Can you find your bank account number online?

If your bank offers online services, you should be able to find your bank account number online by logging into your account on your bank’s website and checking your details there.

Keep in mind that each type of account you have with a bank comes with a unique account number. This means if you have a bank account as well as a savings account, for example, your bank account number and your savings account number will be different.

If you don’t have access to your bank account online or can’t login, you should be able to find your account number on a mailed bank statement, if you have one.

Alternatively, you can call your bank’s customer service number or visit a branch to retrieve your account number.

How do you open a bank account under 18?

If you’re under 18 and you want to open an Australian bank account, you will need your passport or birth certificate. (Some lenders might require just a Medicare card or driver’s licence.) You can apply online or at a branch. If you’re 13 or under, you will probably need a parent to accompany you to a branch.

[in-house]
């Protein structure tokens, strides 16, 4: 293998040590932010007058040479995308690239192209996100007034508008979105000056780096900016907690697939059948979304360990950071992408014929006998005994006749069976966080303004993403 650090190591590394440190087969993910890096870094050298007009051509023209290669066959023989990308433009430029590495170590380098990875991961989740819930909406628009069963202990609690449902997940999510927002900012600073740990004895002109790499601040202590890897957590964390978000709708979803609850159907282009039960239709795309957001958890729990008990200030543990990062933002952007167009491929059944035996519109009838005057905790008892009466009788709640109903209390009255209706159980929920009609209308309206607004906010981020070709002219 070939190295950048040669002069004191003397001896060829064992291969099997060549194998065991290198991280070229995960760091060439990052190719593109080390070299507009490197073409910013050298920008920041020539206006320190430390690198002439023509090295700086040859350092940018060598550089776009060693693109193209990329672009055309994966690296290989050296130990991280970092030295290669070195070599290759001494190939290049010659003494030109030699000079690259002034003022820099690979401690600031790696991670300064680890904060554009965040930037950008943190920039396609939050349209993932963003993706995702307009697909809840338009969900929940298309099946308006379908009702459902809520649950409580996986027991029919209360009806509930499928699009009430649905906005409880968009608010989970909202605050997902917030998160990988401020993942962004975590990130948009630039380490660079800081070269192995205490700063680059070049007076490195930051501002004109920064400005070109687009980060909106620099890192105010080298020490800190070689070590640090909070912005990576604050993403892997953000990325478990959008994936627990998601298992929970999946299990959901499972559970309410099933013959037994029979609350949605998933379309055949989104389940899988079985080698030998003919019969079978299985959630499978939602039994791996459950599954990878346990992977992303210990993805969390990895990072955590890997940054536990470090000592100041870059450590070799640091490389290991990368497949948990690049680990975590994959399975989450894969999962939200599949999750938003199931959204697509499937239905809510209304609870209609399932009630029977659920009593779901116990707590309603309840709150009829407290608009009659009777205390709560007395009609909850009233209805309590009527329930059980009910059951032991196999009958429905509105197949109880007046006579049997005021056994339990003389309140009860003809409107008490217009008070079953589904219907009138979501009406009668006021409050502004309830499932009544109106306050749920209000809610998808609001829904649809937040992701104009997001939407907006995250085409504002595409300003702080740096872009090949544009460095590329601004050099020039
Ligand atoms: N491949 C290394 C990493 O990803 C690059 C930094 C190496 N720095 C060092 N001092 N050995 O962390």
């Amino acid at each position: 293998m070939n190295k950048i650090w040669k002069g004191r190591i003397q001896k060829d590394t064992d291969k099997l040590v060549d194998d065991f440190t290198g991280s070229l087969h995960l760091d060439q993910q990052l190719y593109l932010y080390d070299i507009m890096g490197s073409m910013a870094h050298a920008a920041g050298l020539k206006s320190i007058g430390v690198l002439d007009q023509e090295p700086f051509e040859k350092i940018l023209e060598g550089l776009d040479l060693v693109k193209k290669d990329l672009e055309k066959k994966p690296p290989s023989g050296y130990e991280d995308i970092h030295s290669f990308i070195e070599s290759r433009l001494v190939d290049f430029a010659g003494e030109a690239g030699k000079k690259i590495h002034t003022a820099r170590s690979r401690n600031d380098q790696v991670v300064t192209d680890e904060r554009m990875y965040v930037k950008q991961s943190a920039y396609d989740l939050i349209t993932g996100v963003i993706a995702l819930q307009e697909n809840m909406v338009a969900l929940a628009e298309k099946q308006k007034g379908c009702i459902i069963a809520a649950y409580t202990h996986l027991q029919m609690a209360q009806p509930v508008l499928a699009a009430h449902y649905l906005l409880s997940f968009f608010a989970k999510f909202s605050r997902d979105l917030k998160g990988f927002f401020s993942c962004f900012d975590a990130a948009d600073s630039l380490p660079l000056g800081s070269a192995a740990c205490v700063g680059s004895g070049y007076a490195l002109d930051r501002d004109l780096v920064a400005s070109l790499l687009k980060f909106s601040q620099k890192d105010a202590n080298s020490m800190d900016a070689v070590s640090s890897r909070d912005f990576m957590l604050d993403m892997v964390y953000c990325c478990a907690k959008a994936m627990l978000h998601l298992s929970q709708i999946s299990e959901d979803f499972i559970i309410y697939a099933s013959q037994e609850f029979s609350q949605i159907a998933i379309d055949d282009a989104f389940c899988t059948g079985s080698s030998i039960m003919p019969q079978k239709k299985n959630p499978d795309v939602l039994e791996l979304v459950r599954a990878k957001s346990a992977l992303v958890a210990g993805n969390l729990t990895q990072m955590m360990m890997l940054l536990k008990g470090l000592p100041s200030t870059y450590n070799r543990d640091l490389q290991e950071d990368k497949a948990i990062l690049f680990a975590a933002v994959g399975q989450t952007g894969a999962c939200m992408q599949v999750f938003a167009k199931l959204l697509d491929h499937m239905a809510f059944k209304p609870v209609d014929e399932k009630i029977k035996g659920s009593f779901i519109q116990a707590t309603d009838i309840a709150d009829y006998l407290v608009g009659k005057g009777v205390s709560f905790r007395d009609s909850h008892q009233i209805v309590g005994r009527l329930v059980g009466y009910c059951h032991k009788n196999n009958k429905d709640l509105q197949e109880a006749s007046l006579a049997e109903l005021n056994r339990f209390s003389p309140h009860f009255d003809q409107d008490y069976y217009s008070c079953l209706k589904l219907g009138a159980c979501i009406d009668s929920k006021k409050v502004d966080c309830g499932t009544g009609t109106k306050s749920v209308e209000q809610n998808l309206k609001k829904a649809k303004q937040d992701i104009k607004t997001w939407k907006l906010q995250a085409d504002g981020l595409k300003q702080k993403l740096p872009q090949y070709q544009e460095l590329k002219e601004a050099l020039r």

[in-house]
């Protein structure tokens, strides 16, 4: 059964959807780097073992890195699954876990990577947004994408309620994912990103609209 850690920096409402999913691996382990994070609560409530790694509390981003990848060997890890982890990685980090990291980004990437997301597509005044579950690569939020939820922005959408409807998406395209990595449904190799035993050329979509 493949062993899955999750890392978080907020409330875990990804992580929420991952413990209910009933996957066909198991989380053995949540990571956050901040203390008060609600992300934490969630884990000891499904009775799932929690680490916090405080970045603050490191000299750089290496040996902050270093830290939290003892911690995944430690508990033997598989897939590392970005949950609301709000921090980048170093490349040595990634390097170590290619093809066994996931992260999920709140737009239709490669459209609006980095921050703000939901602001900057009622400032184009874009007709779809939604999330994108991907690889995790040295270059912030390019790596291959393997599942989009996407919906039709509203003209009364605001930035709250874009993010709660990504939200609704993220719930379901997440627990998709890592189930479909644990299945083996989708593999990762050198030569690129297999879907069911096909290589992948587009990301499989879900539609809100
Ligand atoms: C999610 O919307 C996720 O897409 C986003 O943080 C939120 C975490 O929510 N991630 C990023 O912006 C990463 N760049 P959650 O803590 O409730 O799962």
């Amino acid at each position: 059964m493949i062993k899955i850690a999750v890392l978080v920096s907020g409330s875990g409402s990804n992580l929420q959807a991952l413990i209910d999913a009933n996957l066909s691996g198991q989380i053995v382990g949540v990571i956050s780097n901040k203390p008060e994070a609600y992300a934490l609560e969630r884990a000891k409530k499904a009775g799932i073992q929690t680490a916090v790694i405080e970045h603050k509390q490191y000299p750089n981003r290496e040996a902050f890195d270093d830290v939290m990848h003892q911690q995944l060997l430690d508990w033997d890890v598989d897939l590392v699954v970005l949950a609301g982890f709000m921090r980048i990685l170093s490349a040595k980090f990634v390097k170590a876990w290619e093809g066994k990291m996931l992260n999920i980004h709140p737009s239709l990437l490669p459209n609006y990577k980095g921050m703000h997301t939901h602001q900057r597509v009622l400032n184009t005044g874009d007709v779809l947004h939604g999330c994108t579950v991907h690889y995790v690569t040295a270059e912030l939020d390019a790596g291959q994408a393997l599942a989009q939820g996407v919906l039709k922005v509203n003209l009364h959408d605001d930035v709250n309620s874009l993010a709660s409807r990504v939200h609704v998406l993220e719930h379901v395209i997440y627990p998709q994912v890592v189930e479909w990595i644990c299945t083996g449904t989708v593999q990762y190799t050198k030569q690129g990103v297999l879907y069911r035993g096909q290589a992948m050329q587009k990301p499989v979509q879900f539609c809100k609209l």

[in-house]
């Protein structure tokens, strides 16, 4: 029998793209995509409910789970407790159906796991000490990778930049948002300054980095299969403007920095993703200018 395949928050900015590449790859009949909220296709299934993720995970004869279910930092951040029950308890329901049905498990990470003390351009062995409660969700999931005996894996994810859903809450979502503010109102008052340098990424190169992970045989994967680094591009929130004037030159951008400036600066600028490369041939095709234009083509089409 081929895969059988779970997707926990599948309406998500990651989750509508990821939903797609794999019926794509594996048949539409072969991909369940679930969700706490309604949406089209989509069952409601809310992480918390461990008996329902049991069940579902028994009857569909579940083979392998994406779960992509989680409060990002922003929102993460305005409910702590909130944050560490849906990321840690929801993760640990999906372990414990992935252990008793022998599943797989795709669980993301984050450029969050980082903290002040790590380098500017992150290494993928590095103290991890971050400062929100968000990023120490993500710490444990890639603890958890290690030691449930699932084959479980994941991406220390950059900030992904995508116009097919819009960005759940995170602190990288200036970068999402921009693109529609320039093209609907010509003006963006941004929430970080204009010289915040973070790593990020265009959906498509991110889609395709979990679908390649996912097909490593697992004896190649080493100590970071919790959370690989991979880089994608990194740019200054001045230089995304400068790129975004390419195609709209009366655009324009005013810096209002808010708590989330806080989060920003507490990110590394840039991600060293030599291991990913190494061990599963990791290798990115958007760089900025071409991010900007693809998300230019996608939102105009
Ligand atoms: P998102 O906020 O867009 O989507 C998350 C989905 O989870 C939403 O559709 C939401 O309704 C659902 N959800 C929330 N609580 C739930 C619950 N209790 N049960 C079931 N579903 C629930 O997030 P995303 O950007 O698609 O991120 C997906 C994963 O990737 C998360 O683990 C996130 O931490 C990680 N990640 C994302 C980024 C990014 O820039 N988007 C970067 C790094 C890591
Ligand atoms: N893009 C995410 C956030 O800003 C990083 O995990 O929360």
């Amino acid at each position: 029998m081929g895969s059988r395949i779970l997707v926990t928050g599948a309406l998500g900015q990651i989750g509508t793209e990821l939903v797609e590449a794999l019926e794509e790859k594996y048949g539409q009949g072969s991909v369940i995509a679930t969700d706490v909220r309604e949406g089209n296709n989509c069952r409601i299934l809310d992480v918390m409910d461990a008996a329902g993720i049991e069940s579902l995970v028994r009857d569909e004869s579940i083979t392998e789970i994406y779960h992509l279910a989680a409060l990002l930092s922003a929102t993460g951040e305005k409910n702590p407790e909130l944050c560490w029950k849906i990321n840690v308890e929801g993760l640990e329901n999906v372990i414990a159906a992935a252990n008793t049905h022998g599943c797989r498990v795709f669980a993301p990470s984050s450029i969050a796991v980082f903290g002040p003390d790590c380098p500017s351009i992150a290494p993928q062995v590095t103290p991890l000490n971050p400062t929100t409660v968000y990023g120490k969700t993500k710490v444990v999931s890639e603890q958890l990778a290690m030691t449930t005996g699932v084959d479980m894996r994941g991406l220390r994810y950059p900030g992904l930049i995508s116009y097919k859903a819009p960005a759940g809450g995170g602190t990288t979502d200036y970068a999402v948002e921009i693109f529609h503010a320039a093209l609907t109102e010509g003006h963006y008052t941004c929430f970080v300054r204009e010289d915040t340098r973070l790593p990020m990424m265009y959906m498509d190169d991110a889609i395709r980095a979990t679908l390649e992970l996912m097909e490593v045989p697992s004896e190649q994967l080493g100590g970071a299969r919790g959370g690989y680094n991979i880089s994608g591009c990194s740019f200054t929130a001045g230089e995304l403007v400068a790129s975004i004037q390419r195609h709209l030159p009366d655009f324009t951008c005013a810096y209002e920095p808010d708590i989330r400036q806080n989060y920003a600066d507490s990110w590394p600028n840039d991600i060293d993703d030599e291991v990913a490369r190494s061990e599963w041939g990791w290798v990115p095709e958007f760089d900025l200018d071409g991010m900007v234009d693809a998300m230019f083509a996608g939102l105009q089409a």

Can you get a payday loan without a bank account?

Yes. Some payday lenders are willing to transfer loans to prepaid debit cards instead of bank accounts.

Can you open a bank account at 16?

Yes, you can open a bank account at 16, or even younger. If you’re 13 or under, you will probably need a parent to accompany you to a branch.

Can I link a bank account to Paypal?

Paypal is a safe and convenient way to pay online without the need to share your financial details. You can send and receive money or accept credit and debit cards as a seller using Paypal.

It’s easy to link your bank account to a Paypal account and start making transactions within minutes.

To start, you first need a Paypal account (it’s free to join). When setting up your Paypal account, you will be prompted to link a credit card or bank account (or both if you wish).